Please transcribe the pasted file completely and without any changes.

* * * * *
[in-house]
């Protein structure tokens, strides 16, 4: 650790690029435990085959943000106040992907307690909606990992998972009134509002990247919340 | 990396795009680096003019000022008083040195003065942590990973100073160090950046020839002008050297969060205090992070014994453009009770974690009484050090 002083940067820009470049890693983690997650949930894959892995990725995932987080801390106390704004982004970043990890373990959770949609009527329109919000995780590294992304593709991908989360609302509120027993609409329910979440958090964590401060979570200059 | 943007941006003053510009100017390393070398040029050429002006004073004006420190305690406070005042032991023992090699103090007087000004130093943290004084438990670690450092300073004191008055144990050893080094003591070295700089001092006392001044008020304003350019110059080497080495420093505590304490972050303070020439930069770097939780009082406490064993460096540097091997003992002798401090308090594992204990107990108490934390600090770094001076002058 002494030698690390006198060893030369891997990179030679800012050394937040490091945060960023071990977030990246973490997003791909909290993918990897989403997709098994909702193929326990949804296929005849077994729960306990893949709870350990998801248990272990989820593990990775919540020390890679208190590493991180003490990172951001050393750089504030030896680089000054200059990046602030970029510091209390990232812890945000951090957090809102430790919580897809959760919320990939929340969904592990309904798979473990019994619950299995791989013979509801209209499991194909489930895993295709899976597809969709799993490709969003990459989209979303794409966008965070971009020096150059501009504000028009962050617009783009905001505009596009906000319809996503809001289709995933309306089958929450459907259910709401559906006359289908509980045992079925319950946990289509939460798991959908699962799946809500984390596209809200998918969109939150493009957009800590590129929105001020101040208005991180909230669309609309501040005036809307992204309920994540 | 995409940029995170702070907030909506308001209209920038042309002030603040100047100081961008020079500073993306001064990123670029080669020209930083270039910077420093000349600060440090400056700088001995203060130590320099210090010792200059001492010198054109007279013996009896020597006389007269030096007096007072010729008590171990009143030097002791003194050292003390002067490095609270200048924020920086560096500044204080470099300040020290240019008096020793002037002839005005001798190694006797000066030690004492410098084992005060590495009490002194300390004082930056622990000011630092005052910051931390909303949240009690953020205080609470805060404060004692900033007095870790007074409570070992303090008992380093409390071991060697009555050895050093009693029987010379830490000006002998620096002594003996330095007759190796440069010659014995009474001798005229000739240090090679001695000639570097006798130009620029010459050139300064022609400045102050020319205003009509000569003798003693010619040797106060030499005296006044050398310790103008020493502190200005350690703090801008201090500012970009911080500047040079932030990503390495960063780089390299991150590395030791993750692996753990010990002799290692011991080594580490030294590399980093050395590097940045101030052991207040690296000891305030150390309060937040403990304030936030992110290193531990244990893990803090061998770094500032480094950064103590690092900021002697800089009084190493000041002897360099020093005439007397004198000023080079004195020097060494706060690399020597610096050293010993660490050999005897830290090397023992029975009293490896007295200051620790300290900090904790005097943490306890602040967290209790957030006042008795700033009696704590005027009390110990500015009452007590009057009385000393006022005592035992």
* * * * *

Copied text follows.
[in-house]
């Protein structure tokens, strides 16, 4: 650790690029435990085959943000106040992907307690909606990992998972009134509002990247919340 | 990396795009680096003019000022008083040195003065942590990973100073160090950046020839002008050297969060205090992070014994453009009770974690009484050090 002083940067820009470049890693983690997650949930894959892995990725995932987080801390106390704004982004970043990890373990959770949609009527329109919000995780590294992304593709991908989360609302509120027993609409329910979440958090964590401060979570200059 | 943007941006003053510009100017390393070398040029050429002006004073004006420190305690406070005042032991023992090699103090007087000004130093943290004084438990670690450092300073004191008055144990050893080094003591070295700089001092006392001044008020304003350019110059080497080495420093505590304490972050303070020439930069770097939780009082406490064993460096540097091997003992002798401090308090594992204990107990108490934390600090770094001076002058 002494030698690390006198060893030369891997990179030679800012050394937040490091945060960023071990977030990246973490997003791909909290993918990897989403997709098994909702193929326990949804296929005849077994729960306990893949709870350990998801248990272990989820593990990775919540020390890679208190590493991180003490990172951001050393750089504030030896680089000054200059990046602030970029510091209390990232812890945000951090957090809102430790919580897809959760919320990939929340969904592990309904798979473990019994619950299995791989013979509801209209499991194909489930895993295709899976597809969709799993490709969003990459989209979303794409966008965070971009020096150059501009504000028009962050617009783009905001505009596009906000319809996503809001289709995933309306089958929450459907259910709401559906006359289908509980045992079925319950946990289509939460798991959908699962799946809500984390596209809200998918969109939150493009957009800590590129929105001020101040208005991180909230669309609309501040005036809307992204309920994540 | 995409940029995170702070907030909506308001209209920038042309002030603040100047100081961008020079500073993306001064990123670029080669020209930083270039910077420093000349600060440090400056700088001995203060130590320099210090010792200059001492010198054109007279013996009896020597006389007269030096007096007072010729008590171990009143030097002791003194050292003390002067490095609270200048924020920086560096500044204080470099300040020290240019008096020793002037002839005005001798190694006797000066030690004492410098084992005060590495009490002194300390004082930056622990000011630092005052910051931390909303949240009690953020205080609470805060404060004692900033007095870790007074409570070992303090008992380093409390071991060697009555050895050093009693029987010379830490000006002998620096002594003996330095007759190796440069010659014995009474001798005229000739240090090679001695000639570097006798130009620029010459050139300064022609400045102050020319205003009509000569003798003693010619040797106060030499005296006044050398310790103008020493502190200005350690703090801008201090500012970009911080500047040079932030990503390495960063780089390299991150590395030791993750692996753990010990002799290692011991080594580490030294590399980093050395590097940045101030052991207040690296000891305030150390309060937040403990304030936030992110290193531990244990893990803090061998770094500032480094950064103590690092900021002697800089009084190493000041002897360099020093005439007397004198000023080079004195020097060494706060690399020597610096050293010993660490050999005897830290090397023992029975009293490896007295200051620790300290900090904790005097943490306890602040967290209790957030006042008795700033009696704590005027009390110990500015009452007590009057009385000393006022005592035992």